Diving in Maldives

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Maldives Diving Trips: All you need to know

Planning for diving trips to Maldives? Get the details of such trips

Thursday, 22nd April 2021

Manu Nair, at first felt that he arrived in a different world. For a moment, everything around him looked the dark, deep surreal blue. Nothing was clearly visible to his eyes and it seemed, as it were, things were occurring in slow motion. However, eventually, the translucent creatures emerged from the deep bluish darkness- there were slow-moving, patient whale sharks, dancing, sprightly Manta Rays, colorful coral reefs, and the like.

Nair felt that it was all ‘magical’.

An aspiring and passionate astronaut, Nair is one of the few chosen for PoSSUM, a suborbital research project supported by NASA. The project needs its participants to have an experience in scuba-diving. Nair’s account is about his experience in the Maldives- at the Maaya Thila, one of the most famous dive sites in the whole of the world. The sea therein replicates the sky, he says, adding, “Most of my training would be underwater because it simulates the microgravity environment. When you are on land, you know nothing can harm you. But it’s not the case under the ocean; you surrender to it and what you see is something surreal”.

The lure of Maldives, one of the most premium diving destinations in the whole of the world is too hard to resist and of late many Indians have given into the temptation, thereby hitting the shores of the Maldives in scores. As per the stats from the Indian High Commission in the Maldives, 62,905 tourists from India vacationed therein in the year 2020. This accounted for nearly 11.3% of the total market share of the Maldives from the tourism industry- the most in terms of any country.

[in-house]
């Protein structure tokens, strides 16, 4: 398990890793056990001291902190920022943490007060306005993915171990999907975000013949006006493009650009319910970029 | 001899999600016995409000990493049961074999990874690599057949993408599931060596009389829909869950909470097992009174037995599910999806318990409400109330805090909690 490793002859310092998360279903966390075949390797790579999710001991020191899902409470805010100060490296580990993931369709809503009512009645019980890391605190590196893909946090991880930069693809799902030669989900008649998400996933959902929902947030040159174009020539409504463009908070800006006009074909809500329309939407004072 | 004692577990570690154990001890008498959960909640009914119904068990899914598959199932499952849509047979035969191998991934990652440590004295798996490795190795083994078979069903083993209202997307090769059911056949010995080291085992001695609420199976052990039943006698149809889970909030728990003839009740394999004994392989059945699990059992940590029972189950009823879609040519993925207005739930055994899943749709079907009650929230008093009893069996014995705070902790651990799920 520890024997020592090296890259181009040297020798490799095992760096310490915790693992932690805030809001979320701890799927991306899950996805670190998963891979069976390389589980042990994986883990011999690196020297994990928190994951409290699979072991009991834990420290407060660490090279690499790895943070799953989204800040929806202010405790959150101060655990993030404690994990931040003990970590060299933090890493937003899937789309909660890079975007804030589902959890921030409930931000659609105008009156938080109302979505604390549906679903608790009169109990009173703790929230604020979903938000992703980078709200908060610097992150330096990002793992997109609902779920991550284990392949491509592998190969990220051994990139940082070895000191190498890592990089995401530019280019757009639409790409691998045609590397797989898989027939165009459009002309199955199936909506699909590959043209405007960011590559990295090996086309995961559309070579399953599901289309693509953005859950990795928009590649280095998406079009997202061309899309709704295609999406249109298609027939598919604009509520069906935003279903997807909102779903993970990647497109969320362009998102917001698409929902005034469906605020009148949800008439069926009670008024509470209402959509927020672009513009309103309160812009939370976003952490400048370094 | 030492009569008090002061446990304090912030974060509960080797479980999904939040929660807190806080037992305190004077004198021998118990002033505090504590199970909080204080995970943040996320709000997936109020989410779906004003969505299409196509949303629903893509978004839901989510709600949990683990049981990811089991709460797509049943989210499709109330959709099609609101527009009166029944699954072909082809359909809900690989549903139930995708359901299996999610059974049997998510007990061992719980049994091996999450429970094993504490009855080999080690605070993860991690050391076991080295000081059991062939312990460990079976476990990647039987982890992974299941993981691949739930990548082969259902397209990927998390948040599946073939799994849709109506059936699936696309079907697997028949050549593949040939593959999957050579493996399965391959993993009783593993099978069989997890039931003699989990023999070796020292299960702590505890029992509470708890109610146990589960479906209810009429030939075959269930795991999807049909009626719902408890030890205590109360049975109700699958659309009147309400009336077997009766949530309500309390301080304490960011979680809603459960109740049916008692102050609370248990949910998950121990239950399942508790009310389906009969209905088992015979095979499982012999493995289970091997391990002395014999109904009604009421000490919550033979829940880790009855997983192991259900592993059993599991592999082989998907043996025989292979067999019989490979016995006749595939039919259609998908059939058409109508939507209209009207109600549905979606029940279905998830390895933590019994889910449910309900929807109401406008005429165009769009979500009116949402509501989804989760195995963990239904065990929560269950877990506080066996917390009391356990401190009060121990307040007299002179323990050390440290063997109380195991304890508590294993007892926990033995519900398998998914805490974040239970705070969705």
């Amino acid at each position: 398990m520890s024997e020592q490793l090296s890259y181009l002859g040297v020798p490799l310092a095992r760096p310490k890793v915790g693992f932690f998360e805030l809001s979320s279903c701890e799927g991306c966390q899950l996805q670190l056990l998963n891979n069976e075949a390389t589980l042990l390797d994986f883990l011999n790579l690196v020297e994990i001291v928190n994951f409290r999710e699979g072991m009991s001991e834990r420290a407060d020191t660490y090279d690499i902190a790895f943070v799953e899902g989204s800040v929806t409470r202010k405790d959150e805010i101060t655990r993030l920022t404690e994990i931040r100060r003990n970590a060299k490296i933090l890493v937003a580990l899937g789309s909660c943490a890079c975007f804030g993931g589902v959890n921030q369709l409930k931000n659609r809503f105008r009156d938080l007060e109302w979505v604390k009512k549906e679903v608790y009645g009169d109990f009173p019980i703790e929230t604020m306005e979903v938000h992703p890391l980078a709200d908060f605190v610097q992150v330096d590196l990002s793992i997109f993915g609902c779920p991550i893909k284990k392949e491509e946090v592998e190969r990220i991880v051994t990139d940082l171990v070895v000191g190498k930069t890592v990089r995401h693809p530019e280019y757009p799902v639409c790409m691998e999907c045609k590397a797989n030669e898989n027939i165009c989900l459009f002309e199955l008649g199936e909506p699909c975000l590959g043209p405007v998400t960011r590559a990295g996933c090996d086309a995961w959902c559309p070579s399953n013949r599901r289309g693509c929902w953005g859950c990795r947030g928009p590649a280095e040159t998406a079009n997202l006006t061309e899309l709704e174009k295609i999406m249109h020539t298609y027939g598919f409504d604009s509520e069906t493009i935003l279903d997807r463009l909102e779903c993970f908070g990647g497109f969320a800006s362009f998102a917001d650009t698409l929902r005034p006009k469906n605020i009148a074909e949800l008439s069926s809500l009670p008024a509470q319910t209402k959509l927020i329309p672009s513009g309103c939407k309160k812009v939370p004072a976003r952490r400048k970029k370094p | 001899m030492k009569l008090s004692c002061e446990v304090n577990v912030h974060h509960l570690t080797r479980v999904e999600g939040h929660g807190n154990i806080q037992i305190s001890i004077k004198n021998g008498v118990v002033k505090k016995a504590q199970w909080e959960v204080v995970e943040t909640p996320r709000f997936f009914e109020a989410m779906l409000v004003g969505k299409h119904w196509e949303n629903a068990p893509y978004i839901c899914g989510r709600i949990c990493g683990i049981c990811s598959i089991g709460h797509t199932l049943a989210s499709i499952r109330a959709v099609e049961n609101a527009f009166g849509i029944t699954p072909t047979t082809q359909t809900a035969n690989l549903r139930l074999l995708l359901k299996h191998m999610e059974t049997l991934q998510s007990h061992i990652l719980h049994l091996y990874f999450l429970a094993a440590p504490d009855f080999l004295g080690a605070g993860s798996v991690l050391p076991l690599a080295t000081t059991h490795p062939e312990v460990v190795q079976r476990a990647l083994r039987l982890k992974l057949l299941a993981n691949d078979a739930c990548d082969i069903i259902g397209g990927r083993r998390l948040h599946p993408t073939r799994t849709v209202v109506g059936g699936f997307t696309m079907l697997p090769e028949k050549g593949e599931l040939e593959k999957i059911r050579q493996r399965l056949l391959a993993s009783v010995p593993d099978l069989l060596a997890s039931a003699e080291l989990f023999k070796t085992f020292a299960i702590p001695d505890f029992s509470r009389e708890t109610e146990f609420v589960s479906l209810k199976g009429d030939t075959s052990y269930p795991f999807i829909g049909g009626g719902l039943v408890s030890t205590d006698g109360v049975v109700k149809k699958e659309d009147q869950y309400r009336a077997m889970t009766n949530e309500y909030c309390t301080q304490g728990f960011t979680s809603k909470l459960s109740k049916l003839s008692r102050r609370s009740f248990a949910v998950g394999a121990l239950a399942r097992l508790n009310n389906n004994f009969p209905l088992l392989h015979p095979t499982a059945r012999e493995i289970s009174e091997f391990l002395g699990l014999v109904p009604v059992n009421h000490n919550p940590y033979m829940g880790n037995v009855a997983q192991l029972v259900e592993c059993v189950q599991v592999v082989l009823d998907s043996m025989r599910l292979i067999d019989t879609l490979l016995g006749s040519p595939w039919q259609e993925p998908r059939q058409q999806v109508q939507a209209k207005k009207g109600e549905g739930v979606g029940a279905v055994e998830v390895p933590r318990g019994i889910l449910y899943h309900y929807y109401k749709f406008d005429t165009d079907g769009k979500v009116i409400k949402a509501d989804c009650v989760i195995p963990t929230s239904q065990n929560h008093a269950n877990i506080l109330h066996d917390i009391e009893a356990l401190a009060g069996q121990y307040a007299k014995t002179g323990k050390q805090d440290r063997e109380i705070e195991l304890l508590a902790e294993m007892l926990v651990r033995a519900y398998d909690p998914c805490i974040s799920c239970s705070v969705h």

Also Read: Vaccinated travelers will be allowed into Thailand soon but must adhere to the 4-stage plan.

The air traveling bubble that our country shares with the Island Country, the tourist visa, and also the three hours of flight time are a few of its key attractions.

 “Maldives has not decimated its fish population. There are no large waves and the clarity [under water] is very good. Because you are in an atoll [a ring-shaped reef], you are not hit by the ocean,” says Nitish Chengappa. He had visited the archipelagic state for the first time in the year 2002 along with Nikhil Chinapa, his brother, and a celebrated TV host too. In the year 2015, the two had jointly founded Fleetfoot Adventures in the IT hub of Bengaluru…the company organizes several diving trips to Egypt and Maldives among the other destinations of the world, further informing that more than 250 customers have been taken to the Maldives each year by them since then. However, the year ‘2020’ was very different due to the Covid pandemic. There wasn’t any trip from March until November in that year but the situation is changing for the better gradually, says Nitish Chengappa, who has organized four such trips since the month of November and receives several hundred tourist inquiries each month.

“The Maldives spoils you. In other locations, you might not get to see magnificent creatures like sharks, mantas, and eagle rays. But here you see them all the time,” says Karina Aggarwal (@Gigglewater411), a beverage expert who had been to the Maldives last month on her 2nd Live-a-board tour and was accompanied by a 10-people group. She had used a 40m Live-a-board vessel equipped with open-air dining and AC suites for the tour.

In the case of the live-a-board trips — you need to stay overnights on a vessel while moving from one diving site to another. Such trips are best meant for serious, seasoned divers, opines Anees Adenwala, Mumbai’s Orca Dive Club’s Director. Typically, such trips continue for a week and consist of at least three dives per day. “You can even sail from Malé to the southernmost island called Gan, discover the entire chain of dive sites and atolls. Or you can just be in a resort with great food and a bit of diving and other water sports,” says Adenwala.

However, prior to embarking on such trips, you need to do a 4-5 days long open water diver’s course. The course is priced at ?30,000 and consists of three parts: Part 1 is based on knowledge development (wherein you would learn about dive safety), 2nd part deals with the confined dives (wherein you would practice in the pool) and the 3rd part is about to open dives (wherein you would be diving at a local diving site).

Since these vessels can accommodate a maximum of 20 passengers, Chengappa informs that such live-a-board diving trips are enjoyed best when a familiar group accompanies you to the trip. “It is very important that you put together a socially compatible bunch. Because you’re going to be spending six nights together,” he states.

The News Talkie Bureau


The Hindu

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